Business Process Re-engineering is "the analysis and design of workflows and processes within and between organizations" (Davenport & Short 1990). Teng et al. (1994) define BPR as "the critical analysis and radical redesign of existing business processes to achieve breakthrough improvements in performance measures."
To reap lasting benefits, companies must be willing to examine how strategy and reengineering complement each other -- by learning to quantify strategy (in terms of cost, milestones, timetables); by accepting ownership of the strategy throughout the organization; by assessing the organizations current capabilities and processes realistically; and by linking strategy to the budgeting process. Otherwise BPR is only a short-term efficiency exercise
Our methodology to implement Business process redesign adheres to the following industry best practice
- Develop the Business Vision and Process Objectives: BPR is driven by a business vision, which implies specific business objectives such as Cost Reduction, Time Reduction, Output Quality improvement, Quality of Work, Life, Learning and Empowerment.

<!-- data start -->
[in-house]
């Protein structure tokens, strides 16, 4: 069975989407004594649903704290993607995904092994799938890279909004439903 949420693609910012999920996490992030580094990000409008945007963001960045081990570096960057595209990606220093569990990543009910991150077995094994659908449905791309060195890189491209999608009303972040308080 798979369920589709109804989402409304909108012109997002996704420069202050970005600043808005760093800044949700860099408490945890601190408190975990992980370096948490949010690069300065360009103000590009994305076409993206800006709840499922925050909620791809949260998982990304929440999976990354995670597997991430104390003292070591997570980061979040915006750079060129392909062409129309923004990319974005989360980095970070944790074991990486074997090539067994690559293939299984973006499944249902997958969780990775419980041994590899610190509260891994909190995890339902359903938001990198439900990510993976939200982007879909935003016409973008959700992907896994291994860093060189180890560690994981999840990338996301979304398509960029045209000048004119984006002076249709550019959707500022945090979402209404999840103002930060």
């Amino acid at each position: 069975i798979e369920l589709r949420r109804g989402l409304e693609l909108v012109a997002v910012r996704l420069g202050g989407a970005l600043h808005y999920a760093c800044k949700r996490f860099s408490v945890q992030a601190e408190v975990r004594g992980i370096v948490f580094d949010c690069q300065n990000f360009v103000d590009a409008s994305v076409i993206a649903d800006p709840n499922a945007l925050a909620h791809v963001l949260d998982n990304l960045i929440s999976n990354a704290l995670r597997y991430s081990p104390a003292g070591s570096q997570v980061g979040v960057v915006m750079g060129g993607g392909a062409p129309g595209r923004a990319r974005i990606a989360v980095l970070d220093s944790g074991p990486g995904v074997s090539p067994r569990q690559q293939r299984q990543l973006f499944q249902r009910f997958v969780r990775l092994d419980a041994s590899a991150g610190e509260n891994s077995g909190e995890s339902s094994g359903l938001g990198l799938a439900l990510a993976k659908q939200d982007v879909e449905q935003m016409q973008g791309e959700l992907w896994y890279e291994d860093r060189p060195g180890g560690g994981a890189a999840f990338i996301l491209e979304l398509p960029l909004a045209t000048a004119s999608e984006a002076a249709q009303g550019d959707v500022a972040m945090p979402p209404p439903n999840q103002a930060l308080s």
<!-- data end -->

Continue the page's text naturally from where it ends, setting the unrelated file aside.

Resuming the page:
- Identify the Processes to be Redesigned: Focus and identify all the processes within the organization and then prioritize them in order of redesign urgency. On individual cases, we also use High-Impact approach, which focuses on the most important processes or those that conflict most with the business vision.
- Understand and Measure the Existing Processes: For avoiding the repeating of old mistakes and for providing a baseline for future improvements.
- Identify IT Levers: Awareness of IT capabilities can and should influence process design.
- Design and Build a Prototype of the New Process: The actual design should not be viewed as the end of the BPR process. Rather, it should be viewed as a prototype, with successive iterations. The metaphor of prototype aligns the BPR approach with quick delivery of results, and the involvement and satisfaction of customers.
We implement BRP accompanied by strategic planning, which addresses leveraging IT as a competitive tool. We place the customer at the center of the reengineering effort - concentrate on reengineering fragmented processes that lead to delays or other negative impacts on customer service. We believe that BPR must be "owned" throughout the organization, not driven by a group of outside consultants.
Our expert business consulting team has recognized that 70% of the BPR projects fail due to
We strive in our approach to continuously monitor for such common pitfalls. As an extended family of SAP we understand that project implementations provide the most benefit if IT implementation is accompanied by BPR. To efficiently implement BPR, we use various business process modeling tools including ARIS, Solution manager and ASAP.
- Lack of sustained management commitment and leadership,
- Unrealistic scope and expectations and
- Resistance to Change.